FIG. 2 illustrates the inventive closure member of the present invention. This closure member is formed by a unitary plate or bracket 46. Bracket 46 includes a base portion 48 having an inner surface 52 and an outer surface 50. Initially, bracket 34 and arm members 28 are flat since the unitary plate is preferably cut from a single piece of sheet metal. All of the necessary elements such as handle tabs 30, spring rod holes 32, bracket 34, are cut or defined in the sheet metal in a single manufacturing process. Once the unitary plate is formed, arms 28 and bracket 34 (if necessary) are then bent so as to extend at essentially a right-angle from base portion 48, as particularly seen in FIG. 3. The plate illustrated in FIGS. 2 and 3 can be configured with the holding mechanism illustrated in FIGS. 1 and 5, or the embodiment illustrated in FIG. 4. For the embodiment illustrated in FIG. 5, handle tabs 30 can be easily cut or snipped from arm members 28 at the dash lines illustrated in FIG. 2 if handle 36 is eliminated. Thus, it is not necessary to form a separate unitary plate for the different embodiments.
The long edges 47 of base portion 48 are then turned or rolled upward to form a flange 49. Flange 49 is sized to fit around and seal with flange 14 of frame member 12. Thus, base portion 48 absorbs any forces transferred by the frame member, particularly torsion forces.
In the embodiment of FIG. 4, the spring rod middle bracket 34 is not necessary. In this case, the middle bracket would simply not be bent upwards, but would remain flat as indicated in FIG. 4. As explained below, the bracket 34 will not be visible in the finished product.
Once middle bracket 34 is bent relative to base portion 48 for the embodiments of FIGS. 1 and 5, a corresponding hole 33 results in base portion 48. However, this hole is of no consequence since a cover member 56 is then attached to base portion 48, as particularly illustrated in FIG. 3. It is a relatively simple step to glue or otherwise attach cover member 56. For example, any number of commercial adhesives or tapes may be utilized in this regard. Cover member 56 may comprise a relatively inexpensive metal or plastic material which is easily molded or formed in a commercial process. The cover can be formed or molded with a textured outer surface, smooth surface, or any other aesthetically pleasing surface. Additionally, the cover member is easily painted or can be initially formed in a multitude of different colors. For example, the truck manufacturer can order covers in a series of different colors depending on the end use of the ventilator and can easily attach the cover members at the appropriate time.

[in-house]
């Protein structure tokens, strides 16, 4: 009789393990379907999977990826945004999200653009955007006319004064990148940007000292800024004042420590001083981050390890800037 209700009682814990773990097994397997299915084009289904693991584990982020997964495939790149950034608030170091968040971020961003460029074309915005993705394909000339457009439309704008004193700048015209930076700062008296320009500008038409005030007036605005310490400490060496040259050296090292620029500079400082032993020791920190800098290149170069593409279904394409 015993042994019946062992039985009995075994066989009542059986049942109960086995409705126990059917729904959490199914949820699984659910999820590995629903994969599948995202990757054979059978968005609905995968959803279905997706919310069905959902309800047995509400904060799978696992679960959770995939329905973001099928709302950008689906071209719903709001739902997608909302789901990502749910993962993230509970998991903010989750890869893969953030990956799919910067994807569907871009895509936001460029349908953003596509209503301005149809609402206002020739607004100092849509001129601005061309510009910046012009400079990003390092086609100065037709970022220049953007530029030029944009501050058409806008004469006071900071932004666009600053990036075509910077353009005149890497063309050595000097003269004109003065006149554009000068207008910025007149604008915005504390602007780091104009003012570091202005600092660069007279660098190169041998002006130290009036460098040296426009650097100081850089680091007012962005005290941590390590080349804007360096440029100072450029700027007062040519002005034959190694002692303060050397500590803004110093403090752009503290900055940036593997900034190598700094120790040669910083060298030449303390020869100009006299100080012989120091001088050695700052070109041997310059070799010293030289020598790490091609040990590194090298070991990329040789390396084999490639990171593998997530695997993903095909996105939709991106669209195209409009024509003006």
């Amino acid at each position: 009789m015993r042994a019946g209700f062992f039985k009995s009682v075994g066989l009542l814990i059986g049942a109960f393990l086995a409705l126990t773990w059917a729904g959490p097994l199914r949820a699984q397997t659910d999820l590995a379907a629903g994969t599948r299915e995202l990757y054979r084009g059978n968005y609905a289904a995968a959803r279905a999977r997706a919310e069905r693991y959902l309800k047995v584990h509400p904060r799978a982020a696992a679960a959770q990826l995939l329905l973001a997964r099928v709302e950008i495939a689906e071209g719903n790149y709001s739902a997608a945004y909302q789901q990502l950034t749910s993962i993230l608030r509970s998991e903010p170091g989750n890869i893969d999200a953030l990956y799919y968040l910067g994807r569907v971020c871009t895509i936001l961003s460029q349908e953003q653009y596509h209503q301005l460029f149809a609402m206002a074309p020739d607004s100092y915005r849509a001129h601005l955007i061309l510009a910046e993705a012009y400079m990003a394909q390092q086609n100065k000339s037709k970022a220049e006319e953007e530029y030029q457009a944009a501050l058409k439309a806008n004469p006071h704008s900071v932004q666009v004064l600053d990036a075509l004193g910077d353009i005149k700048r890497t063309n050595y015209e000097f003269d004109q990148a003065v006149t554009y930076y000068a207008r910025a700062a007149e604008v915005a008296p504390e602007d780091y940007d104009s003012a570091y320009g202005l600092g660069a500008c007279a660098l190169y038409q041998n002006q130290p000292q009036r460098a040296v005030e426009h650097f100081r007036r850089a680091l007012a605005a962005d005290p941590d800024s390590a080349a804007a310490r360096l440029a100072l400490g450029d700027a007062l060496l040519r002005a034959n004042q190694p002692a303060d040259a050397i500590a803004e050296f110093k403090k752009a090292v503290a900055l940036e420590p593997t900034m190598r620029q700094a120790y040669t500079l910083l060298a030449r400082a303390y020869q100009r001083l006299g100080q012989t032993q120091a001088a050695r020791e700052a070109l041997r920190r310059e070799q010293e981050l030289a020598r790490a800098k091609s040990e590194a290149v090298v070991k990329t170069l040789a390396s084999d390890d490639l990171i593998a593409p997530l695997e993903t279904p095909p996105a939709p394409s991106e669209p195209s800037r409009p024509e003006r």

Unitary plate 46 also includes alignment tabs 35 defined therein. Tabs 35 serve to ensure that base portion 48 is properly positioned within cover member 56 so that flange member 14 of frame 12 has adequate space between arm members 28 and flange 57 of the cover member, as can be particularly seen in FIG. 4. Flanges 57 are adjacent flanges 49 of base portion 48.
Preferably, a sealing or gasket material 54 is attached to the inner surface 52 of base portion 48. This sealing material provides an airtight and watertight seal against the upstanding flange 14 of base 12. In an alternative embodiment, sealing member 54 can be disposed as a strip adjacent to flange 57.
An important additional beneficial aspect of the invention is that the cover members 56 are readily replaceable if they should become marred or nicked over the life of the ventilator.
The cover members 56 according to the present invention are for aesthetic purposes and are far less expensive than the metal covers 60 of the prior art devices and significantly reduce the overall cost of the devices while allowing for far more flexibility and replaceability of components.
It should be apparent to those skilled in the art that various modifications and variations can be made in the present invention without departing from the scope and spirit of the invention. It is intended that the present invention cover such modifications and variations that come within the scope of the appended claims and their equivalence.